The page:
One more note: NPR plans a fourth installment on the Injured Nurses series, so keep checking the NPR website. Here’s what they’re promising:

Part 4 will explore how the Department of Veterans Affairs implemented
a nationwide $200 million program to prevent nursing employees
from getting injured when they move and lift patients.

And, finally, I’ve uploaded the PDF of Table 18 (promised in my previous post), which you can download from our Tools Library.

More time working with patients, less time documenting them

What would you be able to accomplish if you had one extra hour in your day? What about if you had several extra hours? Documentation, though a necessary part of healthcare, is potentially eating into hours that otherwise could be spent on patient care. Last month, MIT Technology Review wrote about a system designed by Xerox to automate and streamline some of the time-consuming tasks associated with technology, such as logging into computers, documenting details of patient care, reviewing patient files, and coordinating duties with colleagues.

According to the article, Xerox’s research into nursing documentation was spurred by a 2008 study published in The Permanente Journal that found that more than a third of nurses’ practice time was spent on documentation, with an additional 20% of nurses’ time spent on care coordination. Of the nursing practice time, only 20% was spent on patient care and 7% was spent on patient assessment and reading of vital signs.

We polled readers at StrategiesForNurseManagers.com to find out what percentage of their time was spent on documentation. Nearly half of all respondents (49%) indicated that documentation takes up more than 50% of their time, while another 22% estimated that it took 40%-50% of their time. A quarter of readers responded that 20%-40% of their day was comprised of documentation, and only 6% replied that documentation took up less than 20% of a given shift.

Given that nurses may also be working longer than their scheduled shifts to complete all documentation, and that longer shifts have been linked to nurse burnout and adverse effects on patient outcomes, is not unreasonable to connect the dots and state that less time spent on documentation could potentially improve patient outcomes and patient satisfaction. It seems that nurses would welcome any technology or system that would streamline documentation processes and allow them to get back to providing quality patient care.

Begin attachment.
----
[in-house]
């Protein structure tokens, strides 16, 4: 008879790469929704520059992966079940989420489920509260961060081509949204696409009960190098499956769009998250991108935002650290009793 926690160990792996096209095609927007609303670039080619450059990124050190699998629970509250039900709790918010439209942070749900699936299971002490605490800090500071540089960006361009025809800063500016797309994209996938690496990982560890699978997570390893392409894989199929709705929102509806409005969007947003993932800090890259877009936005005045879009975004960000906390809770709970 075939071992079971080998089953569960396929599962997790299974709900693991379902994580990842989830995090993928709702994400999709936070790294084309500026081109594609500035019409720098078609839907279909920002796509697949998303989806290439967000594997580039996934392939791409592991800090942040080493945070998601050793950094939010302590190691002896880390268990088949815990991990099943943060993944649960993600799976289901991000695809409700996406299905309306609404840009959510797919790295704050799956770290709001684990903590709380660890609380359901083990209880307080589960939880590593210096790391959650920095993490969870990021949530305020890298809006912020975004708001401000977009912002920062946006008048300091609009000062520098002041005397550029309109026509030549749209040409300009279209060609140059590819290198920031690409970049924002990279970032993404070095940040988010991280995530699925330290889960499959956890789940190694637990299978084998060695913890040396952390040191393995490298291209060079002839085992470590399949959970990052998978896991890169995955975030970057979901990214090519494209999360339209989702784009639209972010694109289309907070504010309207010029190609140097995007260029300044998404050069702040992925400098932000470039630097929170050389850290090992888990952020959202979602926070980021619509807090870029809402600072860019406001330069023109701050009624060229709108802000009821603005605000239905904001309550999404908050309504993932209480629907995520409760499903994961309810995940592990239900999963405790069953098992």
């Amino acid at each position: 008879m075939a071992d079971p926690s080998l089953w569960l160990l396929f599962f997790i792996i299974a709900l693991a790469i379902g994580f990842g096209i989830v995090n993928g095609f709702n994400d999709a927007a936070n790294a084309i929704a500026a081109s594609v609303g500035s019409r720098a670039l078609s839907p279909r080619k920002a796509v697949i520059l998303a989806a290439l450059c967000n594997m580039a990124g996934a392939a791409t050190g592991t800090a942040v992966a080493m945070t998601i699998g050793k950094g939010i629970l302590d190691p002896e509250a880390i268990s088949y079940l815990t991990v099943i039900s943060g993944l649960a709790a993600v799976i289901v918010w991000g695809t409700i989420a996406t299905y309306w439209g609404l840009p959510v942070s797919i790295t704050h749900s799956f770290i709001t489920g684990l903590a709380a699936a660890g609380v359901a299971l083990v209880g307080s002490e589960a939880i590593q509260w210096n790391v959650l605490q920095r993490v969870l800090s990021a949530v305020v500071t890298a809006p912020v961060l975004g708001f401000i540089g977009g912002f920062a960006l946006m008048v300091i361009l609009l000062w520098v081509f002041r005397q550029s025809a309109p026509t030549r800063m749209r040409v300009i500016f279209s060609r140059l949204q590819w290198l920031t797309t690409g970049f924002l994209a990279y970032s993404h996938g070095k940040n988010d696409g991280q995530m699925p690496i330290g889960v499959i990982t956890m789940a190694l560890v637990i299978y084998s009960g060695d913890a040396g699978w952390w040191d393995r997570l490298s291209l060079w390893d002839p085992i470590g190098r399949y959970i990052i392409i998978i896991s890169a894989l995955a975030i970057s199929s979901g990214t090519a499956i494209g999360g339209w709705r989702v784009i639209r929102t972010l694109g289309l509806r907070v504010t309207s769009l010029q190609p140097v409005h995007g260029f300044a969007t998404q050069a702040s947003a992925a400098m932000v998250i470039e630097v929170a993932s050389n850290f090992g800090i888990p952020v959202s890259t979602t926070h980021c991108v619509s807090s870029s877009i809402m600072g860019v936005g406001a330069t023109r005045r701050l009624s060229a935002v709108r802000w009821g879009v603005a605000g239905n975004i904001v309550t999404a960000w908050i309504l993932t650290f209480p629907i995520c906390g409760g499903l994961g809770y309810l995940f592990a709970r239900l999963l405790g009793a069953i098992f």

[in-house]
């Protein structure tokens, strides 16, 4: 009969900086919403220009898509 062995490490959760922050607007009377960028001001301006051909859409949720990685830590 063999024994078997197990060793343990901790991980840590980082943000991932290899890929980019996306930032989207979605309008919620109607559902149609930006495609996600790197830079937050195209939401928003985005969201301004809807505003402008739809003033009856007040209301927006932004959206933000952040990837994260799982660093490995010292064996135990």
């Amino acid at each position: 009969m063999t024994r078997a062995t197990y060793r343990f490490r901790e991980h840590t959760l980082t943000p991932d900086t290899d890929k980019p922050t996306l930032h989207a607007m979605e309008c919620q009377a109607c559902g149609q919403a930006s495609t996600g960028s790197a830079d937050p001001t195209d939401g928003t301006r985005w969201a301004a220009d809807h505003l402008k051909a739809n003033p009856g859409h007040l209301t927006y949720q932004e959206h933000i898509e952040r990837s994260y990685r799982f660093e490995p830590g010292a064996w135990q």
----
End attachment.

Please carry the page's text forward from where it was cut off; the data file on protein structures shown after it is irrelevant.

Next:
Has your organization devised any methods for making documentation more efficient? Please share in the comments section!

Poll results: Using technology to connect with patients

Last month, I posted about the ways that technology could improve patients’ communication with nurses but could also place a greater burden on nurses for round-the-clock care and feedback. To get a feel for how often nurses used technology and social media to interact with patients, we posted a poll on StrategiesForNurseManagers.com asking nurses and other healthcare professionals to weigh in.

Approximately three-quarters (74%) of those who participated in the poll responded that they did not use social networking sites such as Twitter, Facebook, or LinkedIn to interact with patients, while the remaining 26% replied that they do use those technologies for patient interaction.

While these results indicate that social networking sites have not become a place for healthcare communications, I still wonder whether nurses and other practitioners use other forms of technology, such as emails, listervs, or websites, to share information with patients and respond to questions about treatment plans. As mentioned previously, these resources have the potential to improve patient care, but they must be leveraged appropriately.

How do you communicate and follow up with patients outside of their scheduled appointment times? Leave a comment below!

Tip of the month: Guidelines for using social media as background checks

By Shelley Cohen

Custom writing sevice

The Internet has proved to be a great resource to managers with the greatest challenge seeming to be finding the time to research all that is available to us. Along with medical and nursing resources, the Internet has become a social highway for individuals as well as organizations.